taught me to appreciate and cooperate with people from different communities representing different interests, yet aimed at collective development. I have never visited Pakistan, but had always heard it is a beautiful country and places like Karachi and Lahore are definitely worth visiting. I always imagined Pakistan to be very similar to Lucknow, a Nawabi city in India and expected to see some of the beautiful architecture with the arches and red sandstone monuments in Pakistan too. I somehow believed that Pakistan and India were pretty much the same nation just divided by territorial limitations. Otherwise, both countries essentially shared the same undercurrents, ancestors and history. In spite of such an intertwined existence, the idea of writing a grant proposal for Indo-Pak collaboration and peace building was a challenging thought. However, little did I know that “Seeing is Believing”, one of the objectives of the Climate Change Initiative was truly going to change my outlook towards things. I saw a very implicit underlying connection between Jordan, Israel, Palestine, India and Pakistan. Even though Jordan, Israel and Palestine were greatly influenced by the Greeks and the Romans while India and Pakistan were influenced by the Mughals, I was able to see how the architecture, food, language, clothing, culture and beliefs seemed to be all stemming from a similar ancestry. It felt like all these aspects have branched out from the same tree, picking up variations along the way, incorporating new cultures and civilizations only to become more unique and beautiful.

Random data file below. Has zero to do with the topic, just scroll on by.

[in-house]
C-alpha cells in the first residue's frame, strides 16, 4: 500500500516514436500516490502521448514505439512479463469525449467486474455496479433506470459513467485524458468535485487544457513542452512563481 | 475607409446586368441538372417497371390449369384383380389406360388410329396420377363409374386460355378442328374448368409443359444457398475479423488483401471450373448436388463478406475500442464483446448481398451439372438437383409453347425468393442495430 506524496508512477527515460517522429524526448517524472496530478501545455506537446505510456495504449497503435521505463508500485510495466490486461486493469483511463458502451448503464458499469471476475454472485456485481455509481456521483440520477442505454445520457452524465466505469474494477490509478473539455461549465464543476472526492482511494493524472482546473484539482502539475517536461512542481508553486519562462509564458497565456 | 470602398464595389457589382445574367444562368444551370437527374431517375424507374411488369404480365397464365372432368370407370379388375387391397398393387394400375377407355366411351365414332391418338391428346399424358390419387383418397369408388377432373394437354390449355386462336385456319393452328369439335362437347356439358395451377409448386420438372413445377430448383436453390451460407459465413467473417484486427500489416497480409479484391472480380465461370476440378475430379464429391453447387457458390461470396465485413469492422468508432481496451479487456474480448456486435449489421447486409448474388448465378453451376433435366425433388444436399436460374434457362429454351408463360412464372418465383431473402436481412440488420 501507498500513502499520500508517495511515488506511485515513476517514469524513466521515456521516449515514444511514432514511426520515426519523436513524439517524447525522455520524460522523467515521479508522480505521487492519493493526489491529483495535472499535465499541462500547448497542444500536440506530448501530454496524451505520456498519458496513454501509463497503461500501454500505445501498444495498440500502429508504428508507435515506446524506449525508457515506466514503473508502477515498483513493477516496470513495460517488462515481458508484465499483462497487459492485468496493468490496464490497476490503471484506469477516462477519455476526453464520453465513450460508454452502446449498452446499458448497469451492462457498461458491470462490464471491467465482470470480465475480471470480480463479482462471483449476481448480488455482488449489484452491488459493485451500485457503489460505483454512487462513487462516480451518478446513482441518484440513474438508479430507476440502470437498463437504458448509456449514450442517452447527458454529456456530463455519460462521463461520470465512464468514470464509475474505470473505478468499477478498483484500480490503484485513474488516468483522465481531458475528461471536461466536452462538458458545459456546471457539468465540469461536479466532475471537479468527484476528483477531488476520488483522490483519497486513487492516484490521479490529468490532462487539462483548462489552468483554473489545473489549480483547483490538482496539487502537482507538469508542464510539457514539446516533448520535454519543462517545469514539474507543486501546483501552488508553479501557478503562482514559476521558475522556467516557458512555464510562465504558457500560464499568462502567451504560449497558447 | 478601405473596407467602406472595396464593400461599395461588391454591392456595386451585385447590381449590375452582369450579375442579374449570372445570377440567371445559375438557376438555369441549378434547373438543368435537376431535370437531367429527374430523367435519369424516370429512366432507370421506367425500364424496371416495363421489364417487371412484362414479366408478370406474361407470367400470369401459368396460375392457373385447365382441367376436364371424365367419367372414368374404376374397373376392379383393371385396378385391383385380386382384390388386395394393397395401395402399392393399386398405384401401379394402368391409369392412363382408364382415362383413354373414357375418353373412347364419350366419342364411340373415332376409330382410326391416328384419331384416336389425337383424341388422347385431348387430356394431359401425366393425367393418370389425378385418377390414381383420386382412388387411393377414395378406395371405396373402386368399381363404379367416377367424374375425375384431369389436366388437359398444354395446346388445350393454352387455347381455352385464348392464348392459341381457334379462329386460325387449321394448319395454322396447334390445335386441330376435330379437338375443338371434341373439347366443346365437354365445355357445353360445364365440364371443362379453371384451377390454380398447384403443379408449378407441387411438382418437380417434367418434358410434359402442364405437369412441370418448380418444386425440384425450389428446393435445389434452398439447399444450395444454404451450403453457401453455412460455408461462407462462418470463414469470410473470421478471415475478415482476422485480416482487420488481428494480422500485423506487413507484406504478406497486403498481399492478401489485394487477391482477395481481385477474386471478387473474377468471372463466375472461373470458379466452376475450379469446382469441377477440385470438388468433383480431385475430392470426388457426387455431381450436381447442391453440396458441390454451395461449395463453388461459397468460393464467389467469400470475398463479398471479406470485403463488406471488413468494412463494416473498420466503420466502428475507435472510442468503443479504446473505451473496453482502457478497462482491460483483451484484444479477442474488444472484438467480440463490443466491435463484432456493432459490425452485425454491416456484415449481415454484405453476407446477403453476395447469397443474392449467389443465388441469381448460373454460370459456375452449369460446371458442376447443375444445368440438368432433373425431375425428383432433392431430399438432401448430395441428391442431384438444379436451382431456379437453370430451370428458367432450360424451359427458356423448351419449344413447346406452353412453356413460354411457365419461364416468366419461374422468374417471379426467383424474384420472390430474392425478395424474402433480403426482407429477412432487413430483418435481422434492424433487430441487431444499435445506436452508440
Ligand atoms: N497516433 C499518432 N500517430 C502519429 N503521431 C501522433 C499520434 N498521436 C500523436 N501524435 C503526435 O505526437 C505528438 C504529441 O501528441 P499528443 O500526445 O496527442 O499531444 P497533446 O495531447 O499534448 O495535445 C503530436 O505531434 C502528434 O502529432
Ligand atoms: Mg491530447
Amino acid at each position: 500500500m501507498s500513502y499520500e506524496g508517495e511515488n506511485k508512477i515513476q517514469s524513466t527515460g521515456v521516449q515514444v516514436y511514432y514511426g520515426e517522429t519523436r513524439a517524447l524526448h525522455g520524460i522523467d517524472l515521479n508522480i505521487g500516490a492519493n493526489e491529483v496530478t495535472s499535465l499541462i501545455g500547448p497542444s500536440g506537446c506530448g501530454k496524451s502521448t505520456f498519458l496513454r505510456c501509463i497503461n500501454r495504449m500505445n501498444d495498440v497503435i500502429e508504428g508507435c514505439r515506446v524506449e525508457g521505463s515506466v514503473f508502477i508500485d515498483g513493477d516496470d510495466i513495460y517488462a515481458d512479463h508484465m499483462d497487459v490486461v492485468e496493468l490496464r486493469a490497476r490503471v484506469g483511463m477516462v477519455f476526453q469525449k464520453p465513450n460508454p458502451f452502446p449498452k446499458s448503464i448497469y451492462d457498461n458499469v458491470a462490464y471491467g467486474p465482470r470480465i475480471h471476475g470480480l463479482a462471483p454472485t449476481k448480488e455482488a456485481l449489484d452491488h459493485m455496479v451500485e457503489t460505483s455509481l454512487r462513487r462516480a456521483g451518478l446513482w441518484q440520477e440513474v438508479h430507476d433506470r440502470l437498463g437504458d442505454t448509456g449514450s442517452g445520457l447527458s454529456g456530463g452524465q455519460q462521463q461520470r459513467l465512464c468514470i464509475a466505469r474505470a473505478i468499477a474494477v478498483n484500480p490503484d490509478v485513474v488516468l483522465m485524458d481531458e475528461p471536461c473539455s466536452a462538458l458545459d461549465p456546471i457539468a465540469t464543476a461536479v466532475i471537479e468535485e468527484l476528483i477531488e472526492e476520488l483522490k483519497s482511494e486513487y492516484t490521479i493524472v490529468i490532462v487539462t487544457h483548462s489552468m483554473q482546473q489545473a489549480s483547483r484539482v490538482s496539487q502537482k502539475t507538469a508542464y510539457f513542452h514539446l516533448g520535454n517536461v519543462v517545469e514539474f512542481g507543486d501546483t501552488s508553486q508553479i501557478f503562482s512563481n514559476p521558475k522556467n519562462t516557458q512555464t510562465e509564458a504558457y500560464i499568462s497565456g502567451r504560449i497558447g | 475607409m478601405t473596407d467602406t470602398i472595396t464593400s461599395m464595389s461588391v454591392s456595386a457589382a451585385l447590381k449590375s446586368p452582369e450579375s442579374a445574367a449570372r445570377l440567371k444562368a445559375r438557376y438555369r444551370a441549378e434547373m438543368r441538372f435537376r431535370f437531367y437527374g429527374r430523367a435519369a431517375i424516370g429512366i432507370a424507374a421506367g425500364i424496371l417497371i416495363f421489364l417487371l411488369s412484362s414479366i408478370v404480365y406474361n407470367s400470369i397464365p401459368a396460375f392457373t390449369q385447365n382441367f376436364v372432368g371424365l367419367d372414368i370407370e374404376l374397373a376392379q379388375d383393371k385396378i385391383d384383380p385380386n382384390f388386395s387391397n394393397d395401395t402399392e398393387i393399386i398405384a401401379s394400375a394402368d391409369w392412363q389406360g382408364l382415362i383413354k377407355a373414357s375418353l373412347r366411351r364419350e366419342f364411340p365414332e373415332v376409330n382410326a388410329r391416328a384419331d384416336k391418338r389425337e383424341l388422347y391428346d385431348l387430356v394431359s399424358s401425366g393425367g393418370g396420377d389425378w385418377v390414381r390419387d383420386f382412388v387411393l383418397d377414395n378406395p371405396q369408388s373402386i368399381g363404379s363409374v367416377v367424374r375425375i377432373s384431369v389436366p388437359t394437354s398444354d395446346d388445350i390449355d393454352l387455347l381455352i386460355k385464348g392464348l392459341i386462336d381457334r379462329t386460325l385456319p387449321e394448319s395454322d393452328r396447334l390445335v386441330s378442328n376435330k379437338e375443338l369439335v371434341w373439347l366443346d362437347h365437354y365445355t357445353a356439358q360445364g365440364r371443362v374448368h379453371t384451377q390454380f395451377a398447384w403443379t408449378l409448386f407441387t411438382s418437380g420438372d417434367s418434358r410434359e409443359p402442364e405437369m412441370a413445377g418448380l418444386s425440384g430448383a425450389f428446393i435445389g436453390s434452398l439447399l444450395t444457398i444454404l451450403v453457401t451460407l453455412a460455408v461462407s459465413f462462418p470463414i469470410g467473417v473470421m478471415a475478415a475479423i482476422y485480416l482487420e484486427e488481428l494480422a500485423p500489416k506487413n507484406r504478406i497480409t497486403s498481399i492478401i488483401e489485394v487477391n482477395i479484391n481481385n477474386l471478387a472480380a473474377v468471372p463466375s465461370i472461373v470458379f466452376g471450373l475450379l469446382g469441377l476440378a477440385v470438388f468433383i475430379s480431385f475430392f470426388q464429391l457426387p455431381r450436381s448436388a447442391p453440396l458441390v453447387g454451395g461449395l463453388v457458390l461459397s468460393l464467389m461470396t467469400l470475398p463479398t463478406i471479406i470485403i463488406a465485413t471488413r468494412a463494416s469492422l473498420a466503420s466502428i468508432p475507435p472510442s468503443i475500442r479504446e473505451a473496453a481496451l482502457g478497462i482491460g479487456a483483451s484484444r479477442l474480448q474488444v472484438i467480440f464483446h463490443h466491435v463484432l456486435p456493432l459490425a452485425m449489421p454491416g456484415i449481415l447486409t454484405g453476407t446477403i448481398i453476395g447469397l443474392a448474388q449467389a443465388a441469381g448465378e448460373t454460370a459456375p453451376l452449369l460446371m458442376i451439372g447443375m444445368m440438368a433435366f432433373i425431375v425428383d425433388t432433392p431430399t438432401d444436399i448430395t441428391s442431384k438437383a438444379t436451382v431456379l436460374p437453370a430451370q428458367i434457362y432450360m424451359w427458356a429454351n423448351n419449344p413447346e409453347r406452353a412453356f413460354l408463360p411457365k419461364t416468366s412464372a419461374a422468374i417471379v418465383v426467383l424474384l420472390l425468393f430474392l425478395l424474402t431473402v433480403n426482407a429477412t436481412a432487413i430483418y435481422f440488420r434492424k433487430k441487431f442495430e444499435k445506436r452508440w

While in Jerash, Irbid, looking at a small piece of carving, which highly resembled the carvings on the walls of temples of South India, I felt a rush of belongingness flow through my veins. In that moment, what struck me made me believe in my cause more strongly than ever before.